9 constructed. Percepts are grounded patterns of invariance over interactive experiences, and are constructed by clustering like patterns into equivalence classes so as to partition the sensory representation space. Perception is driven both by concepts and by the sense-data. Conception learns and uses concepts to reinforce or modify it beliefs and goals. Concepts are abstractions of experience that confer a predictive ability for new situations. The concept of a meeting, for example, is a representation of the activities of the agent with which meetings are involved, and its meaning is its predictions of possible interaction. Hypothesizer identifies mismatches between the current and desired situation, which goals are relevant to the current state of the world and reasons about which goal should be achieved in order to reduce or eliminate that mismatch. It identifies possible actions which when executed will change the world to meet those goals. Action reasons about which sequence of operations on the world, when executed, can achieve a specific goal. Effectors are the means by which actions are achieved. Two types of effectors are: Change_data in which the agent causes a direct change in the world, and SendMsg_data in which the agent sends a message to another agent to respond by changing the world. This agent model is derived from recent developments in cognitively-based design agents, where design is considered as a situated act (Gero 1998). The agents are developed to interact with the design and the design knowledge (Smith and Gero 2001; Saunders and Gero 2001). The agent approach to virtual worlds provides for new kinds of interaction among the elements of the virtual world representation and between individuals and project teams with the components of the virtual world that makes both the virtual environment and interactions with it dynamic. 3.2 Agent Functionality Agents can function in three modes based on their internal processes: reflexive, reactive, and reflective. Each mode requires increasingly sophisticated reasoning, where reflexive is the simplest. These modes are indicated in Figure 7 by labels on the paths through specific agent processes. A simpler reasoning involves fewer agent processes. Reflexive mode: here the agent responds to sense data from the environment with a preprogrammed response a reflex without any reasoning. In this mode the agent behaves as if it embodies no intelligence. Only preprogrammed inputs can be responded to directly. Actions are a direct consequence of sense data. This mode is equivalent to the kinds of behaviors that are available in current virtual worlds. Reactive mode: here the agent exhibits the capacity to carry out reasoning that Agent Models of Virtual Worlds 9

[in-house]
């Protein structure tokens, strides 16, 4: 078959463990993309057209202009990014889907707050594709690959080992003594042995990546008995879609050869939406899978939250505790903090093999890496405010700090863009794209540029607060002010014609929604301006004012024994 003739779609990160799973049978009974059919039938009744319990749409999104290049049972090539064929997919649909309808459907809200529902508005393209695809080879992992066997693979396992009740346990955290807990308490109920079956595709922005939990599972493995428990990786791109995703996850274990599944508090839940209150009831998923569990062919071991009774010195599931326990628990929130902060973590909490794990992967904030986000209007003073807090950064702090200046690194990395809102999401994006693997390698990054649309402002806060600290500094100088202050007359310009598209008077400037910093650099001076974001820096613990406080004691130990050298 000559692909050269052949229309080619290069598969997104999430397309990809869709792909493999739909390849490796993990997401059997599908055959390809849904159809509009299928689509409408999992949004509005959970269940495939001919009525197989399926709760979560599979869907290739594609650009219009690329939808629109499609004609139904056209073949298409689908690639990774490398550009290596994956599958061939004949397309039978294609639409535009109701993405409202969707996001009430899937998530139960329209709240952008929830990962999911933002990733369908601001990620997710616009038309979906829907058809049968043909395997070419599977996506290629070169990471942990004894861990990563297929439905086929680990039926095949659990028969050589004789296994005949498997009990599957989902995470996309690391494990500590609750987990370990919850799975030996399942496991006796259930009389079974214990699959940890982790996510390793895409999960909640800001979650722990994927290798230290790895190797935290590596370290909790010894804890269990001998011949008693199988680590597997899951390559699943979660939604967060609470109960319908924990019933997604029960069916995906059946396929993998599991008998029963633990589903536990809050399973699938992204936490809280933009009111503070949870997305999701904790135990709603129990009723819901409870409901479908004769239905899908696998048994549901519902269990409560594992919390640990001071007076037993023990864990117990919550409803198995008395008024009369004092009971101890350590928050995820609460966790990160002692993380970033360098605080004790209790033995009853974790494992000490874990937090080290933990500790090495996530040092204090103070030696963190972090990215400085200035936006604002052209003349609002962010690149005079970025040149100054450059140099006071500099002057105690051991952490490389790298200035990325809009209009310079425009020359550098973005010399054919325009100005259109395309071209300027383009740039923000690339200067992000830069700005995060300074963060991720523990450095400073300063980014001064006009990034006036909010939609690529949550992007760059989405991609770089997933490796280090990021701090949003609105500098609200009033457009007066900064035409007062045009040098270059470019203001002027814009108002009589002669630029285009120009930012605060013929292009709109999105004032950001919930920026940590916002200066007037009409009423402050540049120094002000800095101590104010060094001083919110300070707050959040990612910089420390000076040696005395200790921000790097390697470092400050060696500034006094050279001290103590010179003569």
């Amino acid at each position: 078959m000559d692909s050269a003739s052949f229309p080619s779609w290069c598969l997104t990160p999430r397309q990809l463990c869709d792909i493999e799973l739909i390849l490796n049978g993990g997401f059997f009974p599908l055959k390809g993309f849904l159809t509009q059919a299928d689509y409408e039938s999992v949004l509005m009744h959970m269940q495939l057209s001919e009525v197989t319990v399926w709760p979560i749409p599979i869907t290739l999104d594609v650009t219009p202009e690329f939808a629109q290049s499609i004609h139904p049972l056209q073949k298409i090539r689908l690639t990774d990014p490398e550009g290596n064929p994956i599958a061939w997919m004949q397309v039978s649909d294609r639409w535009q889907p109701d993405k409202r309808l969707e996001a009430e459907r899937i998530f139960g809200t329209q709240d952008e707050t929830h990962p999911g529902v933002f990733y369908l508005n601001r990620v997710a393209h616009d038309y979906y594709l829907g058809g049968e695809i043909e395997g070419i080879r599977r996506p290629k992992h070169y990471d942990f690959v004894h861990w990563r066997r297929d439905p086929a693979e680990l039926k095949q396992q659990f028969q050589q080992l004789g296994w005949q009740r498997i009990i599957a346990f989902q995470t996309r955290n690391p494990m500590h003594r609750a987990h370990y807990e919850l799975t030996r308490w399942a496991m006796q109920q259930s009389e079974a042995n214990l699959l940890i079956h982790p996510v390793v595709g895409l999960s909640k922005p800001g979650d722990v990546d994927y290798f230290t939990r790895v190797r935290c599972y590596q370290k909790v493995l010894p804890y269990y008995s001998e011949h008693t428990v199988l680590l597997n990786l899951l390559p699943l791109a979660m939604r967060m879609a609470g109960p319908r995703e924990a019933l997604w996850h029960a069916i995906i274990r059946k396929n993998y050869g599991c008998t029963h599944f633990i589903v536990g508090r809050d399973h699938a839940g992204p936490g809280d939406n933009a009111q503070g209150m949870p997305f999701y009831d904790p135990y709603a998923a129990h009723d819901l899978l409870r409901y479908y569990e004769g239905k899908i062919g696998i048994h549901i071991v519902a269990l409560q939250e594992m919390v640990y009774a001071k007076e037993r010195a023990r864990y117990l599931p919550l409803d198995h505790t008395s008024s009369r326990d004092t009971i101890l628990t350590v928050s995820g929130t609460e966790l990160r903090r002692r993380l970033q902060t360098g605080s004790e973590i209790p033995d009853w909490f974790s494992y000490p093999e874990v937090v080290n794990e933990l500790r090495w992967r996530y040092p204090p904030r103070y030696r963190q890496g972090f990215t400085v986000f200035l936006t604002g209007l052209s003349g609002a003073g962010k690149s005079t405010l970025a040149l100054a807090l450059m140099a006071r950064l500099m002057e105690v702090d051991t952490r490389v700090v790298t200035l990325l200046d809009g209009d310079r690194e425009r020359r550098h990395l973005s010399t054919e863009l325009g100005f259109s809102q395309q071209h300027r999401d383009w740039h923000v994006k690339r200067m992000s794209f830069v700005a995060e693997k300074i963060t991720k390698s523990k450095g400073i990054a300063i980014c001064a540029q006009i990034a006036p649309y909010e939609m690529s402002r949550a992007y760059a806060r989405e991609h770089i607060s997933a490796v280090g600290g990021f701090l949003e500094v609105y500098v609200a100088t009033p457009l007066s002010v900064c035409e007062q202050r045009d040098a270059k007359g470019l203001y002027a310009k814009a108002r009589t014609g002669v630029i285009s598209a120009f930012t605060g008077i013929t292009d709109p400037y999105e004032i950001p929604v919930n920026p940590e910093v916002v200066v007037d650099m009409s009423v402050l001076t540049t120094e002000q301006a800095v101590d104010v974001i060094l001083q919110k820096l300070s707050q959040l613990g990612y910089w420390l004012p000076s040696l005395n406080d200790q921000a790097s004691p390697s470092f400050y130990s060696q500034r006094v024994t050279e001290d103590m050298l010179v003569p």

10 involves both the sense data, the perception processes that manipulate and operate on that sense data and knowledge about processes. In this mode the agent behaves as if it embodies a limited form of intelligence. Such agent behavior manifests itself as reasoning carried out within a fixed set of goals. It allows an agent to change the world to work towards achieving those goals once a change in the world is sensed. Actions are a consequence not only of sense data but also how that data is perceived by the agent. The agent s perception will vary as a consequence of its experience. Reflective mode: here the agent partially controls its sensors to determine its sense data depending on its current goals and beliefs; it also partially controls its perception processes again depending on its current goals and beliefs; its concepts may change as a consequence of its experiences. The concepts it has form the basis of its capacity to reflect, ie not simply to react but to hypothesize possible desired external states and propose alternate actions that will achieve those desired states through its effectors. The reflective mode allows an agent to reorient the direction of interest by using different goals at different times in different situations (Gero and Kannegiesser 2002). 3.3 Example of a Wall Agent We illustrate the use of the agent model in the design of a wall agent for a virtual world. Although we isolate the wall for illustration purposes, the wall agent is one agent in a virtual world where all objects are agents. The wall is a combination of a 3D model that provides a visual boundary to a room and agent software that allows the wall to react to the use of the place. We can think of the world as being comprised of objects that have these two components, as shown in Figure 8. There are generic attributes of an object such as its owner and its location in the world. There are also general operations on an object such as move and clone. The attributes and operations specific to the 3D model and agent model are shown in the different components of the agent model. The agent component encapsulates the five processes/operations described above. The 3D model encapsulates the attributes and operations specific to manipulating the visual representation of the wall. The room shown in Figure 9 is a seminar room designed for a group of students. The room has four walls, on which is hung photographs of the students in the class. The colored panels at the top of the wall provides links to information associated with the course, such as reading material, recorded classroom discussions, and photos of classes in session. The place was implemented in Active Worlds and the interactivity provided by the predefined actions are primarily clicking to open a web page with information about the course. Agent Models of Virtual Worlds 10